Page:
Thursday, May 16, 2013

Ask the Expert

Q: What is the risk for heart disease in adults with Down syndrome who do not have congenital heart problems (i.e., birth defects of the heart) and, specifically, atherosclerosis (hardening of the arteries)?

A: Adult patients having Down syndrome but no evidence of congenital heart disease are at the same risk for eventual development of atherosclerotic cardiovascular disease (coronary artery disease, stroke, peripheral artery disease, and aortic aneurysms) as compared to individuals who do not have Down syndrome.  Risk factors for the development of coronary artery disease and stroke include: 
(1) family history of early heard attacks or strokes,
(2) hyperlipidemia,
(3) hypertension,
(4) smoking,
(5) diabetes,
(6) obesity, and
(7) sedentary life style. 
The American Academy of Pediatrics (Pediatrics, July, 2008, Vol 122, No 1: 198-208) recommends a screening fasting lipid panel in all children by age 10 years, and as early as 2 years of age if there is a positive family of early atherosclerotic disease.  Atherosclerosis is a nutritional disease of childhood and decreasing the incidence of coronary artery disease in mid- and late-life necessitates establishing healthy habits in nutrition and lifestyle early in life.  (Berenson, et al; “Atherosclerosis: A Nutritional Disease of Childhood”, American Journal of Cardiology, 1998; 82:22T-29T)  The Muscatine, Iowa Study (Clarke, et al; “Changes in ponderosity and blood pressure in childhood: the Muscatine Study”; American Journal of Epidemiology, 1986; Vol 124, No 2, 124:195-206) confirmed that obese children have more significant hypertension and hyperlipidemia.  Longitudinal studies indicate that obesity acquired in childhood is predictive of worsened adult obesity and the development of coronary artery disease.  If children become overweight before age 8 years, obesity in adulthood is likely to be more severe.  Overweight children and adolescents may experience other health conditions associated with increased weight, which include asthma, liver damage, sleep apnea, and type 2 diabetes.  Obesity also puts children at long-term higher risk for other debilitating chronic conditions such as stroke; breast, colon, and kidney cancer; musculoskeletal disorders; and gall bladder disease.  The fundamental cause of obesity is a greater imbalance between energy intake (overeating) and energy expenditure (lack of exercise).

We must, therefore, encourage our children with Down syndrome to exercise more and decrease caloric intake to avoid obesity as a cause of developing atherosclerotic heart disease.  We need to treat the development of hypertension or hyperlipidemia aggressively.  If these patients develop insulin insensitivity (type 2 diabetes), this also needs to be aggressively managed.  A significant number of patients with Down syndrome may also have low thyroid levels (hypothyroidism) which may accentuate their tiring easily and obesity.  Blood tests are indicated to make certain that thyroid function in maintained normal.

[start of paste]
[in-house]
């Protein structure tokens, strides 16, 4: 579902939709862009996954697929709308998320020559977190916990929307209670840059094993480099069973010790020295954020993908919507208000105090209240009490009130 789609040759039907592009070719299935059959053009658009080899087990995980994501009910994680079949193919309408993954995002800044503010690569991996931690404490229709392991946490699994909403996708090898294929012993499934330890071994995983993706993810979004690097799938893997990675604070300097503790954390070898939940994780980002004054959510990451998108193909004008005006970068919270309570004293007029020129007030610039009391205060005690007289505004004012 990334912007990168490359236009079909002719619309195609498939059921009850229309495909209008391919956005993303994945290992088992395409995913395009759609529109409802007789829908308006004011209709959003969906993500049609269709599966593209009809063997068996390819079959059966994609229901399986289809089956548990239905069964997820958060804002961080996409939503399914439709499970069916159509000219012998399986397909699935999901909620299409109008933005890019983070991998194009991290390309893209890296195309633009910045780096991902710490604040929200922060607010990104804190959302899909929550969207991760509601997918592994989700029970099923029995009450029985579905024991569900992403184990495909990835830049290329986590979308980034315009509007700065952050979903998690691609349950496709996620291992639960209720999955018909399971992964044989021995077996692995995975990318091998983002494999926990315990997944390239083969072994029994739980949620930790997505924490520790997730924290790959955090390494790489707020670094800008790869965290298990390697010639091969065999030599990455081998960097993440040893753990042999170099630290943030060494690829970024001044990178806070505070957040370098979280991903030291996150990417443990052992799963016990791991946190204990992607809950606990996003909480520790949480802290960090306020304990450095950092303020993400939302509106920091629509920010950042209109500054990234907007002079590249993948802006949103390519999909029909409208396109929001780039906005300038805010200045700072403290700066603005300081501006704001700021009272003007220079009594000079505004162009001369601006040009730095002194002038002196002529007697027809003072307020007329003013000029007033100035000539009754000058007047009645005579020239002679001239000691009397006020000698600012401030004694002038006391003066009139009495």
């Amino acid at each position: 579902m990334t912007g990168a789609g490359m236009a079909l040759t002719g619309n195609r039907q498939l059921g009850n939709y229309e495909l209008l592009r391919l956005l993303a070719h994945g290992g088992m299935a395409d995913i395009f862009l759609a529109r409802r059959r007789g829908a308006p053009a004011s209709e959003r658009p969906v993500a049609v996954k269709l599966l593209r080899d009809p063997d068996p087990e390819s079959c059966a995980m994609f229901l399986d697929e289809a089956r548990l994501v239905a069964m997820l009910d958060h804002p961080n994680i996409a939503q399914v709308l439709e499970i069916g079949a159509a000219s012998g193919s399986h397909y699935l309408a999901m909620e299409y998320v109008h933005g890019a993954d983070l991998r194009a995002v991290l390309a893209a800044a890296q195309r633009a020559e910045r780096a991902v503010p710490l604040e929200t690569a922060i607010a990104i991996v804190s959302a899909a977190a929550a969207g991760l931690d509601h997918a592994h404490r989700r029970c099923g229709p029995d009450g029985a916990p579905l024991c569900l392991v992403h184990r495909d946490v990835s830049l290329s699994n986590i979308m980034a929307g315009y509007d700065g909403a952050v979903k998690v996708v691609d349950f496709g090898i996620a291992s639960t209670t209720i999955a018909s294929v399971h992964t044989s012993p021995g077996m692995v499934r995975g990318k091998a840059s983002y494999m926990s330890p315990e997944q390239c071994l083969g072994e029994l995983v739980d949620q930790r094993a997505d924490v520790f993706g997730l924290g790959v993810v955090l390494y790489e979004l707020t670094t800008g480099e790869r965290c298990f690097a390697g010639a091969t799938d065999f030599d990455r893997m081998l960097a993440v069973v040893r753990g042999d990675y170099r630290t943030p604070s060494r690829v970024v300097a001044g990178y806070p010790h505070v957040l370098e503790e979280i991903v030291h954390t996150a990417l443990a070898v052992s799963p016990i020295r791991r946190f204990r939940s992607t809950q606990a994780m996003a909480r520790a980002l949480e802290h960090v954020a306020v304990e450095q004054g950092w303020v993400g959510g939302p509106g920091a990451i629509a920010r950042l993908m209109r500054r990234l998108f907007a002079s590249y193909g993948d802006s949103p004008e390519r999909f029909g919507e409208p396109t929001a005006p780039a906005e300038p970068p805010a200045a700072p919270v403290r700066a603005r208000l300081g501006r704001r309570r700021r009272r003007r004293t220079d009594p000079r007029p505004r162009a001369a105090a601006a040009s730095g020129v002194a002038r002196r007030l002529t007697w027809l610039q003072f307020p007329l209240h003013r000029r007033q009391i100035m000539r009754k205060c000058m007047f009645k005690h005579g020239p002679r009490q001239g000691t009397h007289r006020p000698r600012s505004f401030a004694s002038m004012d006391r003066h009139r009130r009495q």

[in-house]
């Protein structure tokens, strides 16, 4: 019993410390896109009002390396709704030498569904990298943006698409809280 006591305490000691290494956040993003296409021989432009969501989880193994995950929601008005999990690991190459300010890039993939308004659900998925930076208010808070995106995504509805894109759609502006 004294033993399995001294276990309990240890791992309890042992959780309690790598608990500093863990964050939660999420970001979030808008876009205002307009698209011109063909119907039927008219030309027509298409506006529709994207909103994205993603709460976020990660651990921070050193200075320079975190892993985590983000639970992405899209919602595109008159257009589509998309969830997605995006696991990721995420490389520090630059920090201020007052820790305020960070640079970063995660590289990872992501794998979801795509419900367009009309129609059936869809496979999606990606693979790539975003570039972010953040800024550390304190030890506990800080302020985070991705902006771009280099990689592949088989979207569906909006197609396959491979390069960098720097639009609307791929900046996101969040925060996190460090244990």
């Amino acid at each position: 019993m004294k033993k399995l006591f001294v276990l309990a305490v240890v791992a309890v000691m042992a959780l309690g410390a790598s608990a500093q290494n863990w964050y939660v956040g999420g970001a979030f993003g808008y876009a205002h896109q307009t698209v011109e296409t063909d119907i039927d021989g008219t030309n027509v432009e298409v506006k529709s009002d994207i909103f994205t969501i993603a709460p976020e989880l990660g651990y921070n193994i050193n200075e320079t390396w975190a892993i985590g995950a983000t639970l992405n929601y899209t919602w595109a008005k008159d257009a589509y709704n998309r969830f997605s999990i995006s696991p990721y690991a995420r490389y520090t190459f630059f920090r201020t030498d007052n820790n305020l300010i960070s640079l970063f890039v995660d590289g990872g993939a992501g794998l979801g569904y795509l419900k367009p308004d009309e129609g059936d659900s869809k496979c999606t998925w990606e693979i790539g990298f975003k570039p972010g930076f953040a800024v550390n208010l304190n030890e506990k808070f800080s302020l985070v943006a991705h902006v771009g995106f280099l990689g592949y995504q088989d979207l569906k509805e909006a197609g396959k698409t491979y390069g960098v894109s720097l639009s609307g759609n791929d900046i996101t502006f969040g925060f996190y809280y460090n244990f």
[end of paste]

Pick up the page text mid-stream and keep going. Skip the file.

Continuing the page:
Randall L. Caldwell, M.D.

Thursday, May 9, 2013

Ask the Expert: Body Mass Index

Q: We just had my son’s 4-year old check-up and his BMI is above the 95%ile. What does BMI mean and what can we do to help him with his weight?

A: BMI stands for Body Mass Index. It is a number that shows body weight adjusted for height. Children’s body proportions change as they mature, so BMI for children is gender and age-specific. Children with BMI at the 85-95 percentile are considered at risk for overweight or obesity, while children at or above the 95 percentile (heavier body proportions than 95% of kids the same age and gender) are considered overweight. Children and adults with DS are at higher risk of obesity, but there are many things you can do to help. If your child currently drinks whole or 2% milk, change to skim milk. Encourage your child to drink water when thirsty, rather than juice, soda or sweetened fruit drinks. Limit fast food – it tends to be high in fat & calories. Encourage healthy snacks, like fresh fruits and vegetables, or fat free yogurt, and limit the amount of “junk food” in the house. Model healthy eating behavior yourself. Limit TV watching and encourage opportunities for physical activity. Finally, although you may be tempted to put your little guy on a “diet” – don’t do it! Offer healthy food choices at regular meals and snack times. Let him eat what he wants. Limiting portions other than dessert or intake tends to backfire and kids will often overeat later when they get the chance.

Maria Stanley, M.D.
Ann Whitehill Down Syndrome Program
Riley Hospital for Children
Assistant Professor of Clinical Pediatrics
Indiana University School of Medicine